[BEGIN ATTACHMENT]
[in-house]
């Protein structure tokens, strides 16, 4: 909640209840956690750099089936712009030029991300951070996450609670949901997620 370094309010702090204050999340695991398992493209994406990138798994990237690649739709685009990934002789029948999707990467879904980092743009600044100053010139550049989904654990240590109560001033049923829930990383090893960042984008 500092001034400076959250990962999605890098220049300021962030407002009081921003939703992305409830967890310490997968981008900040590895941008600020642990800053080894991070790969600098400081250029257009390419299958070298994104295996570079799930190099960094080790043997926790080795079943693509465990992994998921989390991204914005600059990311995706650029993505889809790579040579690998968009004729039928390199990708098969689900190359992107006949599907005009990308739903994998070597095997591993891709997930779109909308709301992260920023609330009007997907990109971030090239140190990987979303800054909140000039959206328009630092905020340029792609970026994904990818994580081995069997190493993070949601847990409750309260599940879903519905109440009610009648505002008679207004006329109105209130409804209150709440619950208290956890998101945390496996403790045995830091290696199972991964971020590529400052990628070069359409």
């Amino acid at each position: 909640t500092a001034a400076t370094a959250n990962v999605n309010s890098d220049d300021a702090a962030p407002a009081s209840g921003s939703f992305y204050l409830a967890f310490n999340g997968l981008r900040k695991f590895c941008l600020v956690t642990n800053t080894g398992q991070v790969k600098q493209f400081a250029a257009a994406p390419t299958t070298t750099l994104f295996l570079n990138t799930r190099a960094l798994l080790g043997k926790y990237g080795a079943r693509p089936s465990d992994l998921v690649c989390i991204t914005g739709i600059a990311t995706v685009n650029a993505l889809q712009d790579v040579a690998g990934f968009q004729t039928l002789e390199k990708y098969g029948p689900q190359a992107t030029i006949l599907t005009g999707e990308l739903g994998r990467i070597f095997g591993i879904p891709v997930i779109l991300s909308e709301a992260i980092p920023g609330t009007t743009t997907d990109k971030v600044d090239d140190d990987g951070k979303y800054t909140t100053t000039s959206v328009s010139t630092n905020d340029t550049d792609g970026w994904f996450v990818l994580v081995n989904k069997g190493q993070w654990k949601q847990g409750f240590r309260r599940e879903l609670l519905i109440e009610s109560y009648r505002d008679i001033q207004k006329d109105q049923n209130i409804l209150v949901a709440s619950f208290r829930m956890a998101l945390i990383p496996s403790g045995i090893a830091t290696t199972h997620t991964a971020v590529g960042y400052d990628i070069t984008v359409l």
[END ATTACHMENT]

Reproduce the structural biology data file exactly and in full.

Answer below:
[in-house]
């Protein structure tokens, strides 16, 4: 909640209840956690750099089936712009030029991300951070996450609670949901997620 370094309010702090204050999340695991398992493209994406990138798994990237690649739709685009990934002789029948999707990467879904980092743009600044100053010139550049989904654990240590109560001033049923829930990383090893960042984008 500092001034400076959250990962999605890098220049300021962030407002009081921003939703992305409830967890310490997968981008900040590895941008600020642990800053080894991070790969600098400081250029257009390419299958070298994104295996570079799930190099960094080790043997926790080795079943693509465990992994998921989390991204914005600059990311995706650029993505889809790579040579690998968009004729039928390199990708098969689900190359992107006949599907005009990308739903994998070597095997591993891709997930779109909308709301992260920023609330009007997907990109971030090239140190990987979303800054909140000039959206328009630092905020340029792609970026994904990818994580081995069997190493993070949601847990409750309260599940879903519905109440009610009648505002008679207004006329109105209130409804209150709440619950208290956890998101945390496996403790045995830091290696199972991964971020590529400052990628070069359409």
């Amino acid at each position: 909640t500092a001034a400076t370094a959250n990962v999605n309010s890098d220049d300021a702090a962030p407002a009081s209840g921003s939703f992305y204050l409830a967890f310490n999340g997968l981008r900040k695991f590895c941008l600020v956690t642990n800053t080894g398992q991070v790969k600098q493209f400081a250029a257009a994406p390419t299958t070298t750099l994104f295996l570079n990138t799930r190099a960094l798994l080790g043997k926790y990237g080795a079943r693509p089936s465990d992994l998921v690649c989390i991204t914005g739709i600059a990311t995706v685009n650029a993505l889809q712009d790579v040579a690998g990934f968009q004729t039928l002789e390199k990708y098969g029948p689900q190359a992107t030029i006949l599907t005009g999707e990308l739903g994998r990467i070597f095997g591993i879904p891709v997930i779109l991300s909308e709301a992260i980092p920023g609330t009007t743009t997907d990109k971030v600044d090239d140190d990987g951070k979303y800054t909140t100053t000039s959206v328009s010139t630092n905020d340029t550049d792609g970026w994904f996450v990818l994580v081995n989904k069997g190493q993070w654990k949601q847990g409750f240590r309260r599940e879903l609670l519905i109440e009610s109560y009648r505002d008679i001033q207004k006329d109105q049923n209130i409804l209150v949901a709440s619950f208290r829930m956890a998101l945390i990383p496996s403790g045995i090893a830091t290696t199972h997620t991964a971020v590529g960042y400052d990628i070069t984008v359409l």